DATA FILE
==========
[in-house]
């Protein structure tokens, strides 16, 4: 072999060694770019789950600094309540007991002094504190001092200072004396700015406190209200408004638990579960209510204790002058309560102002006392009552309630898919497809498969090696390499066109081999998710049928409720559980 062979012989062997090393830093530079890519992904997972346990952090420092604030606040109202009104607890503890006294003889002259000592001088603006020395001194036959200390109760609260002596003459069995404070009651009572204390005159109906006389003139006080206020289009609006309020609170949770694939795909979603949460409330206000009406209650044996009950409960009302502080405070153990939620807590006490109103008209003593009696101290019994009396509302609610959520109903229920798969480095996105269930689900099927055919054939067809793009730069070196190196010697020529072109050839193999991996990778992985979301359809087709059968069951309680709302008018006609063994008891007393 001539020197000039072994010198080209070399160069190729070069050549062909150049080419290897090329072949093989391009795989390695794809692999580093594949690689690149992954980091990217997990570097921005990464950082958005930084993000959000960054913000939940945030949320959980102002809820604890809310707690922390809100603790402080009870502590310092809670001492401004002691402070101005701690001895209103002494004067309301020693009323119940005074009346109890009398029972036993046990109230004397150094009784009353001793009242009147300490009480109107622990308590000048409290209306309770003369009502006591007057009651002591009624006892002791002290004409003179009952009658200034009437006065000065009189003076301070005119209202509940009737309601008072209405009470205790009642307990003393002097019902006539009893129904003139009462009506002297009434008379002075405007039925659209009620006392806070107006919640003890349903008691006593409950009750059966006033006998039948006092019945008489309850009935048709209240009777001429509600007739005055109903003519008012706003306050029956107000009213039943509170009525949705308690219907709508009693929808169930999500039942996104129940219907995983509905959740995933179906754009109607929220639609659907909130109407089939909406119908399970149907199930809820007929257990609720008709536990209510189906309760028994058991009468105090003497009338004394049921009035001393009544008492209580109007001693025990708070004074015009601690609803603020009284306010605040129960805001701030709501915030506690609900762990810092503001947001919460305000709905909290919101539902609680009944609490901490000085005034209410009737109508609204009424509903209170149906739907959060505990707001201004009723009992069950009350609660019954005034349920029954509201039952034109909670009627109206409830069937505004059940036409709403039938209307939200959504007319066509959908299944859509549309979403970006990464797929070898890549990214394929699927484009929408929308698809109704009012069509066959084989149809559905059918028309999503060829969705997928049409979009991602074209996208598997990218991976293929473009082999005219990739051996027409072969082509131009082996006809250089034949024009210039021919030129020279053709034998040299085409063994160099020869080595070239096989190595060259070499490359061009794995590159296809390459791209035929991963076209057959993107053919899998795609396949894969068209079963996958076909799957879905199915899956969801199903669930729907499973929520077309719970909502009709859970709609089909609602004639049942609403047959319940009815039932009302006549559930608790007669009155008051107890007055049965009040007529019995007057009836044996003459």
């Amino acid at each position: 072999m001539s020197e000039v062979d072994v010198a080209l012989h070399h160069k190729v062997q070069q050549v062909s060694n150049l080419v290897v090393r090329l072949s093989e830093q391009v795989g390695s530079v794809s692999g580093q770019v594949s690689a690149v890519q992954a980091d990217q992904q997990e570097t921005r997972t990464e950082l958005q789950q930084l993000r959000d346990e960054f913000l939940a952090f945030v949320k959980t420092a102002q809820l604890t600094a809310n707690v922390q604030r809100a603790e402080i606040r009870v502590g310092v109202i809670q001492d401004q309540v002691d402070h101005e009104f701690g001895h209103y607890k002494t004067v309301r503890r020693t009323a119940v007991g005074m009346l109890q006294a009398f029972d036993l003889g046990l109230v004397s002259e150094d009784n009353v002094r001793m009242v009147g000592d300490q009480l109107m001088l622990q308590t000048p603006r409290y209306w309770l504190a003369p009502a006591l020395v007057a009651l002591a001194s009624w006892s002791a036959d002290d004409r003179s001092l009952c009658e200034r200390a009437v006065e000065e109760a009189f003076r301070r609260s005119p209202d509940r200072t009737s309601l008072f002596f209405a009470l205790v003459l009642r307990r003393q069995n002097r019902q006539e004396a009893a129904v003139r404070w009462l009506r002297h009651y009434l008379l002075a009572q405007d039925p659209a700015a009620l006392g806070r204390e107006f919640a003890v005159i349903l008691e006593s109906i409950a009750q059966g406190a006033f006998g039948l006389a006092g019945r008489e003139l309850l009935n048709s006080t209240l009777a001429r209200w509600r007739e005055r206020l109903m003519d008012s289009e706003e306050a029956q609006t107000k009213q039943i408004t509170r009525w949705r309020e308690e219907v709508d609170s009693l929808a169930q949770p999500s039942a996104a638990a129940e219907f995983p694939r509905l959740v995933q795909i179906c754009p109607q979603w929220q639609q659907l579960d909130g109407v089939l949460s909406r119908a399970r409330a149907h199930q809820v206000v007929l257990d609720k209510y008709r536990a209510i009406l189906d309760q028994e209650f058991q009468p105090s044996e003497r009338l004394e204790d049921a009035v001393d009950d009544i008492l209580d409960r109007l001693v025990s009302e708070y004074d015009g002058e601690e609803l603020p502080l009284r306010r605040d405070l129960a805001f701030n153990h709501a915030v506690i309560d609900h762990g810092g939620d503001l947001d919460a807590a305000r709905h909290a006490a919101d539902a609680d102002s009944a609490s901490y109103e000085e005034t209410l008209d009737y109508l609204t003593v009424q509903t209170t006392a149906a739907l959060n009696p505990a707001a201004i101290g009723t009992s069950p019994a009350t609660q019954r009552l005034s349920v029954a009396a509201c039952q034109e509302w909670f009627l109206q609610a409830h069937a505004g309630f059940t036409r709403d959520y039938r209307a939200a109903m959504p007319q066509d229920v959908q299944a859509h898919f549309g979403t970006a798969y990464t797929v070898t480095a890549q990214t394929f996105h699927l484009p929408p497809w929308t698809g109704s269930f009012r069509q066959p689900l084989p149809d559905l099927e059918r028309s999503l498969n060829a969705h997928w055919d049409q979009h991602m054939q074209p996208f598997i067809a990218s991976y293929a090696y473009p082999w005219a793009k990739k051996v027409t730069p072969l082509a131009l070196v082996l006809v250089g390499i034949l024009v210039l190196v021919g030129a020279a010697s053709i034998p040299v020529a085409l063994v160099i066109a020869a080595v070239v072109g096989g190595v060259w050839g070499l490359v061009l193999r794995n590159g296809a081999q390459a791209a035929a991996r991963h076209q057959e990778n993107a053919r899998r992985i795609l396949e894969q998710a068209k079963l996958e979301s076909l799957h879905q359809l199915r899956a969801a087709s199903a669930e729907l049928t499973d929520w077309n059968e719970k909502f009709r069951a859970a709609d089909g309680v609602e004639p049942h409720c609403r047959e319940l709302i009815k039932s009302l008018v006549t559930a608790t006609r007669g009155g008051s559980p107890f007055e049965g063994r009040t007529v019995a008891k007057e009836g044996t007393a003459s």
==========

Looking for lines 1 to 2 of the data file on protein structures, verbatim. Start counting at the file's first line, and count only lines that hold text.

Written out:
[in-house]
């Protein structure tokens, strides 16, 4: 072999060694770019789950600094309540007991002094504190001092200072004396700015406190209200408004638990579960209510204790002058309560102002006392009552309630898919497809498969090696390499066109081999998710049928409720559980 062979012989062997090393830093530079890519992904997972346990952090420092604030606040109202009104607890503890006294003889002259000592001088603006020395001194036959200390109760609260002596003459069995404070009651009572204390005159109906006389003139006080206020289009609006309020609170949770694939795909979603949460409330206000009406209650044996009950409960009302502080405070153990939620807590006490109103008209003593009696101290019994009396509302609610959520109903229920798969480095996105269930689900099927055919054939067809793009730069070196190196010697020529072109050839193999991996990778992985979301359809087709059968069951309680709302008018006609063994008891007393 001539020197000039072994010198080209070399160069190729070069050549062909150049080419290897090329072949093989391009795989390695794809692999580093594949690689690149992954980091990217997990570097921005990464950082958005930084993000959000960054913000939940945030949320959980102002809820604890809310707690922390809100603790402080009870502590310092809670001492401004002691402070101005701690001895209103002494004067309301020693009323119940005074009346109890009398029972036993046990109230004397150094009784009353001793009242009147300490009480109107622990308590000048409290209306309770003369009502006591007057009651002591009624006892002791002290004409003179009952009658200034009437006065000065009189003076301070005119209202509940009737309601008072209405009470205790009642307990003393002097019902006539009893129904003139009462009506002297009434008379002075405007039925659209009620006392806070107006919640003890349903008691006593409950009750059966006033006998039948006092019945008489309850009935048709209240009777001429509600007739005055109903003519008012706003306050029956107000009213039943509170009525949705308690219907709508009693929808169930999500039942996104129940219907995983509905959740995933179906754009109607929220639609659907909130109407089939909406119908399970149907199930809820007929257990609720008709536990209510189906309760028994058991009468105090003497009338004394049921009035001393009544008492209580109007001693025990708070004074015009601690609803603020009284306010605040129960805001701030709501915030506690609900762990810092503001947001919460305000709905909290919101539902609680009944609490901490000085005034209410009737109508609204009424509903209170149906739907959060505990707001201004009723009992069950009350609660019954005034349920029954509201039952034109909670009627109206409830069937505004059940036409709403039938209307939200959504007319066509959908299944859509549309979403970006990464797929070898890549990214394929699927484009929408929308698809109704009012069509066959084989149809559905059918028309999503060829969705997928049409979009991602074209996208598997990218991976293929473009082999005219990739051996027409072969082509131009082996006809250089034949024009210039021919030129020279053709034998040299085409063994160099020869080595070239096989190595060259070499490359061009794995590159296809390459791209035929991963076209057959993107053919899998795609396949894969068209079963996958076909799957879905199915899956969801199903669930729907499973929520077309719970909502009709859970709609089909609602004639049942609403047959319940009815039932009302006549559930608790007669009155008051107890007055049965009040007529019995007057009836044996003459």